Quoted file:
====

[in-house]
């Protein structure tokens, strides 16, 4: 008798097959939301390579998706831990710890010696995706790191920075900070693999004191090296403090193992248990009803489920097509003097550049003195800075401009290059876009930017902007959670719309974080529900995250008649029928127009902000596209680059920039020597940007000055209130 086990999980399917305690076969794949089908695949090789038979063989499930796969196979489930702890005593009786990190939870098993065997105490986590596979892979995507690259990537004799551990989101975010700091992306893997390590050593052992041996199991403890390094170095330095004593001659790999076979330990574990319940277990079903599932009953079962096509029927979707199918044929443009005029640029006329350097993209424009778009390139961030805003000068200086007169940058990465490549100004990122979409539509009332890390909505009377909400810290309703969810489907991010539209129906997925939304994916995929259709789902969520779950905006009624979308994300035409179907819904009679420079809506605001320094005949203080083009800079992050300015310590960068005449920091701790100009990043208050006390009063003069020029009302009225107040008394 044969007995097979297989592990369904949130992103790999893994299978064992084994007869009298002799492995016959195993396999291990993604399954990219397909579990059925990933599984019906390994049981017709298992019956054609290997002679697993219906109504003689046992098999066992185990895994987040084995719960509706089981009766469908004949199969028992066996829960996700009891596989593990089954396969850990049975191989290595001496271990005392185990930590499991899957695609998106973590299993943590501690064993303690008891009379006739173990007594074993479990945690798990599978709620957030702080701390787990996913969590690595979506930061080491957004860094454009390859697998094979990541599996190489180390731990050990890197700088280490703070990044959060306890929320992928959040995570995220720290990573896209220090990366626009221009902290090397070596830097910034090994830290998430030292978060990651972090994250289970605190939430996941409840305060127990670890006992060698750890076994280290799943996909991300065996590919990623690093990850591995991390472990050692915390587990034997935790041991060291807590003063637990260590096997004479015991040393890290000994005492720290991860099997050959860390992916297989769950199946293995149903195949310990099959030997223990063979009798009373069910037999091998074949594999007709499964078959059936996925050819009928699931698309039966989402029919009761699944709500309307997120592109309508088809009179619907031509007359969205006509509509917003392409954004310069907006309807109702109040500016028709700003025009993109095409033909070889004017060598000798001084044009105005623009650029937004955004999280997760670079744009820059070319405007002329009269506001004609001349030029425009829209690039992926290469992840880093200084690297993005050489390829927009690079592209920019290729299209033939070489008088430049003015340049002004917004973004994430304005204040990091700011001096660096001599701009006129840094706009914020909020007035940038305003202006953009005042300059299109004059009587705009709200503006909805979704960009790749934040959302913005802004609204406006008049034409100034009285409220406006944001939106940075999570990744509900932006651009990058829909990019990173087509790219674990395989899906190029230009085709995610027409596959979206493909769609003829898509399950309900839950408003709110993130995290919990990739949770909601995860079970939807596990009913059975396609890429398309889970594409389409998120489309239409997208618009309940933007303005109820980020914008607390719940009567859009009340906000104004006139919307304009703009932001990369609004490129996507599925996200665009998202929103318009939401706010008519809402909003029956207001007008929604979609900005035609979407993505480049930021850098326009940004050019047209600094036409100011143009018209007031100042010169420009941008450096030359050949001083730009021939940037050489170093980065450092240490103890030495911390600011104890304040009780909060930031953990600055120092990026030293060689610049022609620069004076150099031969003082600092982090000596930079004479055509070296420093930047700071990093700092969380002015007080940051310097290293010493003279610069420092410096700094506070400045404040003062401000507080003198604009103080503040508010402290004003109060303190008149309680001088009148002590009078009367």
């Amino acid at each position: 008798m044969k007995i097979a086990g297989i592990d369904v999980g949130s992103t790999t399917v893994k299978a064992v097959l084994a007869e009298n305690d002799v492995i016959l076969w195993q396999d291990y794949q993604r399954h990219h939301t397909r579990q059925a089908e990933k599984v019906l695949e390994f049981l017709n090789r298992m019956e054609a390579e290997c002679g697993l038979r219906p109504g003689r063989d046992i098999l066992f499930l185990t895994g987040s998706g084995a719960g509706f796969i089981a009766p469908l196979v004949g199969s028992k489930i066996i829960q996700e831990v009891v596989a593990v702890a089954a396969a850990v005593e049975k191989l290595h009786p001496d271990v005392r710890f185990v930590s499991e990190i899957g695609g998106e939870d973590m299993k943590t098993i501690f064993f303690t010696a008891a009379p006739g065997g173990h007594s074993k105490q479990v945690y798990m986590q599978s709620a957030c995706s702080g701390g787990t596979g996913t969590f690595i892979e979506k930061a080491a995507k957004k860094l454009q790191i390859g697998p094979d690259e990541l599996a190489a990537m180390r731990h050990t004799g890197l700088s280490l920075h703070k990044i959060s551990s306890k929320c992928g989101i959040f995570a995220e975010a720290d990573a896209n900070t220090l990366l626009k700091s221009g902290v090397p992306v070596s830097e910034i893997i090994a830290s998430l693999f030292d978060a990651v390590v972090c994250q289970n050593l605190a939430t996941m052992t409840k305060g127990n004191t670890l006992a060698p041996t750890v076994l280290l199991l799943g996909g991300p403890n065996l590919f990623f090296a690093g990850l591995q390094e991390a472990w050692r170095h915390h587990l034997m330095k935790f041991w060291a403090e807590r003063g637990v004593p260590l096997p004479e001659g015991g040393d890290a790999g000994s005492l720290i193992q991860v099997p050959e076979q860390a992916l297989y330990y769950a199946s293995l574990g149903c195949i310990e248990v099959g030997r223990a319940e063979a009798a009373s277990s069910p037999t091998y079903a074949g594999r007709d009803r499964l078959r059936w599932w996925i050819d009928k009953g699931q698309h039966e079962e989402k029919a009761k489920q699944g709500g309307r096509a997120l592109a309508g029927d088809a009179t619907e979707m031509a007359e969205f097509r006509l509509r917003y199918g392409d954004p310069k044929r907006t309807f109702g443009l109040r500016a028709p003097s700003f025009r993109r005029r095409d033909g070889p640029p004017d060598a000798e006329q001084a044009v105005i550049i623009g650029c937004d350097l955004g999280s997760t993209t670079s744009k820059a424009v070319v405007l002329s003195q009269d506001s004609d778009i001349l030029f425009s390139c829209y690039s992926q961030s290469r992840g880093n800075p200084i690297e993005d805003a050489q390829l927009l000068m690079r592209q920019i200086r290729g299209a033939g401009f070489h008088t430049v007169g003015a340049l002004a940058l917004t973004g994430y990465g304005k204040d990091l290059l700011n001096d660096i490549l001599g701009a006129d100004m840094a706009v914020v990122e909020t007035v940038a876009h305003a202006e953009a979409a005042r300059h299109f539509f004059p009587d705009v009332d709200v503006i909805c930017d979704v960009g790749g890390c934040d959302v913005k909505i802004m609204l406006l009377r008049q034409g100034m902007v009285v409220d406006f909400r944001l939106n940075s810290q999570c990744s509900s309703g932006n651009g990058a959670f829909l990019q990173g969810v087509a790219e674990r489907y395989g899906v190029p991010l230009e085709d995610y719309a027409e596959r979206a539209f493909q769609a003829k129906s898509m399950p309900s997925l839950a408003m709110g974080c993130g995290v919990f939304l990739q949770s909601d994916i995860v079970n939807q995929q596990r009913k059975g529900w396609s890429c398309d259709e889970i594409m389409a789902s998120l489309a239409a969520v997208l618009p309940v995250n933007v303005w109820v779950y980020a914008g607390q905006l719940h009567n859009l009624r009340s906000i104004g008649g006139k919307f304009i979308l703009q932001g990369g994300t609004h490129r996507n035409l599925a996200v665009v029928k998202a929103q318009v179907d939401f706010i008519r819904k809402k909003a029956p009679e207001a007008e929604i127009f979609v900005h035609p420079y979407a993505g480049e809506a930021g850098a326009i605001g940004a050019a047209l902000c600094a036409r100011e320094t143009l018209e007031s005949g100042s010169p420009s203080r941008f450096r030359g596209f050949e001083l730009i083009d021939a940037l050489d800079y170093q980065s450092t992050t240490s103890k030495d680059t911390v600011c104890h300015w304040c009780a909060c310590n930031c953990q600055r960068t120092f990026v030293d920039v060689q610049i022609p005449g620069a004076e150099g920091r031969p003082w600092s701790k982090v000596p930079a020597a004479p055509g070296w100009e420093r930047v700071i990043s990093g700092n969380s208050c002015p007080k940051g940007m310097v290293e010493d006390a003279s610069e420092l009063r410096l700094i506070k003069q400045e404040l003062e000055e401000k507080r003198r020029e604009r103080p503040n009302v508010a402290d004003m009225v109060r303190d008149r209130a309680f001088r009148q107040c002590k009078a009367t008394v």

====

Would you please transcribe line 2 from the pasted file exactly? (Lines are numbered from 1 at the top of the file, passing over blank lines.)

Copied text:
């Protein structure tokens, strides 16, 4: 008798097959939301390579998706831990710890010696995706790191920075900070693999004191090296403090193992248990009803489920097509003097550049003195800075401009290059876009930017902007959670719309974080529900995250008649029928127009902000596209680059920039020597940007000055209130 086990999980399917305690076969794949089908695949090789038979063989499930796969196979489930702890005593009786990190939870098993065997105490986590596979892979995507690259990537004799551990989101975010700091992306893997390590050593052992041996199991403890390094170095330095004593001659790999076979330990574990319940277990079903599932009953079962096509029927979707199918044929443009005029640029006329350097993209424009778009390139961030805003000068200086007169940058990465490549100004990122979409539509009332890390909505009377909400810290309703969810489907991010539209129906997925939304994916995929259709789902969520779950905006009624979308994300035409179907819904009679420079809506605001320094005949203080083009800079992050300015310590960068005449920091701790100009990043208050006390009063003069020029009302009225107040008394 044969007995097979297989592990369904949130992103790999893994299978064992084994007869009298002799492995016959195993396999291990993604399954990219397909579990059925990933599984019906390994049981017709298992019956054609290997002679697993219906109504003689046992098999066992185990895994987040084995719960509706089981009766469908004949199969028992066996829960996700009891596989593990089954396969850990049975191989290595001496271990005392185990930590499991899957695609998106973590299993943590501690064993303690008891009379006739173990007594074993479990945690798990599978709620957030702080701390787990996913969590690595979506930061080491957004860094454009390859697998094979990541599996190489180390731990050990890197700088280490703070990044959060306890929320992928959040995570995220720290990573896209220090990366626009221009902290090397070596830097910034090994830290998430030292978060990651972090994250289970605190939430996941409840305060127990670890006992060698750890076994280290799943996909991300065996590919990623690093990850591995991390472990050692915390587990034997935790041991060291807590003063637990260590096997004479015991040393890290000994005492720290991860099997050959860390992916297989769950199946293995149903195949310990099959030997223990063979009798009373069910037999091998074949594999007709499964078959059936996925050819009928699931698309039966989402029919009761699944709500309307997120592109309508088809009179619907031509007359969205006509509509917003392409954004310069907006309807109702109040500016028709700003025009993109095409033909070889004017060598000798001084044009105005623009650029937004955004999280997760670079744009820059070319405007002329009269506001004609001349030029425009829209690039992926290469992840880093200084690297993005050489390829927009690079592209920019290729299209033939070489008088430049003015340049002004917004973004994430304005204040990091700011001096660096001599701009006129840094706009914020909020007035940038305003202006953009005042300059299109004059009587705009709200503006909805979704960009790749934040959302913005802004609204406006008049034409100034009285409220406006944001939106940075999570990744509900932006651009990058829909990019990173087509790219674990395989899906190029230009085709995610027409596959979206493909769609003829898509399950309900839950408003709110993130995290919990990739949770909601995860079970939807596990009913059975396609890429398309889970594409389409998120489309239409997208618009309940933007303005109820980020914008607390719940009567859009009340906000104004006139919307304009703009932001990369609004490129996507599925996200665009998202929103318009939401706010008519809402909003029956207001007008929604979609900005035609979407993505480049930021850098326009940004050019047209600094036409100011143009018209007031100042010169420009941008450096030359050949001083730009021939940037050489170093980065450092240490103890030495911390600011104890304040009780909060930031953990600055120092990026030293060689610049022609620069004076150099031969003082600092982090000596930079004479055509070296420093930047700071990093700092969380002015007080940051310097290293010493003279610069420092410096700094506070400045404040003062401000507080003198604009103080503040508010402290004003109060303190008149309680001088009148002590009078009367």